Original review: Underdog Reviews
Matthew Bourne has an absolute ball with Cinderella
Matthew Bourne, master of the classical ballet reimagining, has an absolute ball with Cinderella. The archetypal rags-to-riches tale is richly and wittily transformed into a wartime romance with Prokofiev’s euphonious score, Lez Brotherston’s beautiful forties-feeling costumes and cinematic sets, and choreography that captures the glitz, glamour, and gloom of a Blitz-bound fairy tale.
The charm of this Cinderella is in the transformation: an unloved Cinders is whisked away to a ball, but it’s in a rocking café, not a royal castle, underneath the war-torn streets of a bombed-out London, and it’s a pilot, not a prince, she falls in love with. At the ball they dance jazz and jitterbugs as well as waltz, and it’s a fairy godfather in a white silk suit that whisks Cinderella away in a sidecar. As Cinderella, Ashley Shaw’s playful pas de deux with a dummy – in place of dancing with her broom in the ballet – is delightful, and her dream, and dummy, blossom into life as Dominic North’s dashing pilot in an inspired act to introduce the prince before the ball.
The setting for the ball is based on a real-life cabaret bombing during the Blitz, each act prefaced by Pathé projections with real images of air raids, and the drama of Bourne’s Cinderella makes the stakes much higher than being home before the clock strikes twelve: Lez Brotherston’s ballroom – or cabaret bar – is obliterated by bombs at the beginning of Act II, but Liam Mower’s light-footed fairy godfather breathes life back into it. With Britain’s darkest hour as the backdrop, Matthew Bourne’s Cinderella is dark and dramatic as well as dreamlike, with Cinders and her pilot prince’s pas de deux in his lodgings, beautifully lit by Neil Austin’s design, a tender tumult of lifts and embraces imbued with so much more lust and longing because of the doom that may await them.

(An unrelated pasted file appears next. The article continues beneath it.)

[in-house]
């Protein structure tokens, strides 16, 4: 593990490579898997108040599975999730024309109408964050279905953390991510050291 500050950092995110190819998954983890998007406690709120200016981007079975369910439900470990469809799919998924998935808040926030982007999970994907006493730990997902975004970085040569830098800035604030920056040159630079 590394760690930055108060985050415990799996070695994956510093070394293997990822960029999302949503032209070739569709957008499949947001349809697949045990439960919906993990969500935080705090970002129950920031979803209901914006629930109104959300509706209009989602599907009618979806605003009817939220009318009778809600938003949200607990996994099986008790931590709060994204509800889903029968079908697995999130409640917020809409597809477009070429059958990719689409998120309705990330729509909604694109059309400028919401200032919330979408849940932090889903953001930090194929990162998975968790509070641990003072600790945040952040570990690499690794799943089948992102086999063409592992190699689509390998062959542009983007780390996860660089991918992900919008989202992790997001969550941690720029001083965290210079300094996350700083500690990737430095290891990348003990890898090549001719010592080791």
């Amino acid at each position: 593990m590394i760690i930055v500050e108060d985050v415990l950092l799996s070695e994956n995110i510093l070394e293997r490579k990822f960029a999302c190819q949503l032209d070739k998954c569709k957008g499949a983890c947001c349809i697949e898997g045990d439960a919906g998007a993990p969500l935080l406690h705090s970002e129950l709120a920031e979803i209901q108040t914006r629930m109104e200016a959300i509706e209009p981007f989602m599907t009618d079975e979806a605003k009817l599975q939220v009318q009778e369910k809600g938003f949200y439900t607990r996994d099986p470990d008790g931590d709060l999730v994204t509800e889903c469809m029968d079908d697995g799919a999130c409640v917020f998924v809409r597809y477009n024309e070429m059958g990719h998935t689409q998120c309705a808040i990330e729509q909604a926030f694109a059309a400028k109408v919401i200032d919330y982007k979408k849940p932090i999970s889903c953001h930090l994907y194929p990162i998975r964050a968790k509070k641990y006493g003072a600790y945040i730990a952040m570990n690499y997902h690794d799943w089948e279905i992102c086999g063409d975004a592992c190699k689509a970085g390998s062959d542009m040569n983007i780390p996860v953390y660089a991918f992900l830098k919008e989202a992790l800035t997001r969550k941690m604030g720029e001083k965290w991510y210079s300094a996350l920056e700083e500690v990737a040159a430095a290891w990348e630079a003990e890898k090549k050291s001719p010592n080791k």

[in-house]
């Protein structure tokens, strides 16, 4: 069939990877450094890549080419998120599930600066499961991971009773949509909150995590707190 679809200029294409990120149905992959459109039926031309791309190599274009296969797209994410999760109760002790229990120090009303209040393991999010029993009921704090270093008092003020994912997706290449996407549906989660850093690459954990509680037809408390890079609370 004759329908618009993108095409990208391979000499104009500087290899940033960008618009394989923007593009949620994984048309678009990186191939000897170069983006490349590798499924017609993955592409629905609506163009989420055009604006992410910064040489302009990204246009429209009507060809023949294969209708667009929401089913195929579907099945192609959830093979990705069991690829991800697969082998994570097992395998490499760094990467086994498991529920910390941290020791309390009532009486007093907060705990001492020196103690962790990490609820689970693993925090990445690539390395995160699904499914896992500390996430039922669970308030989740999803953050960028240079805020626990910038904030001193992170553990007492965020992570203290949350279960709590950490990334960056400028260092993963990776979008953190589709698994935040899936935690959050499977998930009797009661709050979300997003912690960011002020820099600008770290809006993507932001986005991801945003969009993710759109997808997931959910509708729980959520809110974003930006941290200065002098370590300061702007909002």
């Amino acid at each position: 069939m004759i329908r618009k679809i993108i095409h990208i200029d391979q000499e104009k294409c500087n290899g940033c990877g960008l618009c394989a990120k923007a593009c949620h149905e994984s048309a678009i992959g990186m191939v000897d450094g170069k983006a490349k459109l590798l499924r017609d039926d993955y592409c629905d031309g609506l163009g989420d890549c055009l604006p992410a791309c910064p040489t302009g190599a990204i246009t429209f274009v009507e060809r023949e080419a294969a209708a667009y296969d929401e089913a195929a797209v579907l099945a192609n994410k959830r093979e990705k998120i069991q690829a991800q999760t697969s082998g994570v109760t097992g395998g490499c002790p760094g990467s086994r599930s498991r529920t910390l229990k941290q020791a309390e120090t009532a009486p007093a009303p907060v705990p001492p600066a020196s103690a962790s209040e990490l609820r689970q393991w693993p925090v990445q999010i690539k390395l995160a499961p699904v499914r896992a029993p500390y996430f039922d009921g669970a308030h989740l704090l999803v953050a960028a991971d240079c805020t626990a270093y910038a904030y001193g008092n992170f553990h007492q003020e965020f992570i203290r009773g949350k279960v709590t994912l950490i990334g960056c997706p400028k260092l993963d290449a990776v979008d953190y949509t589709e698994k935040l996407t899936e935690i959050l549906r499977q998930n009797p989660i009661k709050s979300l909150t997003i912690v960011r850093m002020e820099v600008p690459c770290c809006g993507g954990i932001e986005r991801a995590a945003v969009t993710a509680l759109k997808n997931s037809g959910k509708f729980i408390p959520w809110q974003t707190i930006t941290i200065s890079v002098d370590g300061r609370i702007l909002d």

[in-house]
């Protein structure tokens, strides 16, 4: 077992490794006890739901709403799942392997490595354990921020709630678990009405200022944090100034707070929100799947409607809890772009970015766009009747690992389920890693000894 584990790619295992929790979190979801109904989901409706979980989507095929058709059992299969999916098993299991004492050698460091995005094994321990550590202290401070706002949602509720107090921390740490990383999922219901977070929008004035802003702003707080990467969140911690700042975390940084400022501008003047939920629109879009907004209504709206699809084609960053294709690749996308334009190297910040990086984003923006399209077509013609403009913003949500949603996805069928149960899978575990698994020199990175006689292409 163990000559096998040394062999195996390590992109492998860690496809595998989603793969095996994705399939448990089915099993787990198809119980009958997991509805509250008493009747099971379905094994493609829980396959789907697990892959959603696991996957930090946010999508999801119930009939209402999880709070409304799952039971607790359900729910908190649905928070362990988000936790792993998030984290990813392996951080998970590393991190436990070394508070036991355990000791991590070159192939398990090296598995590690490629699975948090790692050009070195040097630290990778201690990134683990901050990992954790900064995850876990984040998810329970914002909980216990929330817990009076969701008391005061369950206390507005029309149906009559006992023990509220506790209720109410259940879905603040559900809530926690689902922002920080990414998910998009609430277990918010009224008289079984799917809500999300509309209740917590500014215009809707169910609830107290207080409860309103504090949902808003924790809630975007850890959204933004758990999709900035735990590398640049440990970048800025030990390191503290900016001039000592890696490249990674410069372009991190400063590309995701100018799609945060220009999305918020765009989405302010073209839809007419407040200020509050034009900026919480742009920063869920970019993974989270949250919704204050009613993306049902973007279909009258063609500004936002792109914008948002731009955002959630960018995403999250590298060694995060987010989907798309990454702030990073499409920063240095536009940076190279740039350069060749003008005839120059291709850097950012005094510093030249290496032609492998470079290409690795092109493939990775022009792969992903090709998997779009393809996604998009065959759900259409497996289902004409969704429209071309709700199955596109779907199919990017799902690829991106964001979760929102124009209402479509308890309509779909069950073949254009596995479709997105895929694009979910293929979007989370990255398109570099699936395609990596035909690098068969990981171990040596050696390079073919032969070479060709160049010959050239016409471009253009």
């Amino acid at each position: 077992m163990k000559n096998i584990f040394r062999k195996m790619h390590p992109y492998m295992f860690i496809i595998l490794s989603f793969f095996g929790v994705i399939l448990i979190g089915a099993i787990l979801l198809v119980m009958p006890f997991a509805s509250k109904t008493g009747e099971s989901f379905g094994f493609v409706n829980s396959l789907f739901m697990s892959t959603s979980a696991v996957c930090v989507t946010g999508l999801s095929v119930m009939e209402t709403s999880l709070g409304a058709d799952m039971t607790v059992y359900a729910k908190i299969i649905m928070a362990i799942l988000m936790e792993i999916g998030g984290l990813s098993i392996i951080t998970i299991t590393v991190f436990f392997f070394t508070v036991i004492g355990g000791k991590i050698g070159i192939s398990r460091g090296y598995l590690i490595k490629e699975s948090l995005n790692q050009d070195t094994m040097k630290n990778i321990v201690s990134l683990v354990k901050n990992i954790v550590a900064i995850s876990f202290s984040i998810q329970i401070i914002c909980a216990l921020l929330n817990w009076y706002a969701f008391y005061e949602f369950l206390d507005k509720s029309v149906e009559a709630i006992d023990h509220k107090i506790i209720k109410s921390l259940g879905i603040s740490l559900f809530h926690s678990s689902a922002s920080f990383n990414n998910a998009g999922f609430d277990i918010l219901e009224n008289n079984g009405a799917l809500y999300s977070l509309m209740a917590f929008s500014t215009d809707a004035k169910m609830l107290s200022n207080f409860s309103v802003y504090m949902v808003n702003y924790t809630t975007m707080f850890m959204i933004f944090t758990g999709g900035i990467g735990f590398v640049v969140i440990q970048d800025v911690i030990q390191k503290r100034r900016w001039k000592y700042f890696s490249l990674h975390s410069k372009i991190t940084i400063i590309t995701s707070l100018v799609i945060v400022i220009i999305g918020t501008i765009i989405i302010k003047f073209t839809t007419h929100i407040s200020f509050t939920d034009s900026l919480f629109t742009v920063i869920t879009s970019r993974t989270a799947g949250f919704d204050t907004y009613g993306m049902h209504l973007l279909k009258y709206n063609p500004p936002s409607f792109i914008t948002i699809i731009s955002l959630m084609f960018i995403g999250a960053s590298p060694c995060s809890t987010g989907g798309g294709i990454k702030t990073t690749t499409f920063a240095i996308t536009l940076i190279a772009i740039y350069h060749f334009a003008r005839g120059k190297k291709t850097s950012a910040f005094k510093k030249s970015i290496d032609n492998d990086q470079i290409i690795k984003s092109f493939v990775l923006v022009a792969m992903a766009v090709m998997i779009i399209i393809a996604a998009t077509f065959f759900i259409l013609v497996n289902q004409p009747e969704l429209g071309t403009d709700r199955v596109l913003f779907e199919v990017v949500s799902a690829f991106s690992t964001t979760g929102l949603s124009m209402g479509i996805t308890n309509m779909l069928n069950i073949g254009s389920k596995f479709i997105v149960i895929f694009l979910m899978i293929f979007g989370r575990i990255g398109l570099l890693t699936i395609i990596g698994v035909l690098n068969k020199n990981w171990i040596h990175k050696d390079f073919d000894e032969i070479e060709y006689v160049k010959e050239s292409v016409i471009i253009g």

Other than the incomparable direction and design, the dramatic accomplishments of Cinderella are in the performances of New Adventures’ dance-actors: each character, from Andrew Monaghan’s boyfriend-fancying, bum-fondling brother to Dan Wright’s gawky, glasses-wearing geek with a foot fetish, is well-developed and wonderfully funny. Madelaine Brennan’s evil stepmother Sybil is deliciously devious with enviable extensions, Will Bozier and Edwin Ray’s high-flying heroes fly high, and Liam Mower’s fairy godfather’s leaps and lines are exceptional, but all dancers are on fine form. Ashley Shaw and Dominic North are a perfect pair as Cinders and her pilot prince, with their pas de deux passionate and playful and effortlessly performed.
Underscored by Prokofiev’s magical and melancholy music, Matthew Bourne’s Cinderella mixes the magic of the fairy tale and the dramatic milieu of wartime Britain perfectly in a delicately funny, deeply touching, and endearingly danced production: Cinderella shall go to the ball, even in the Blitz.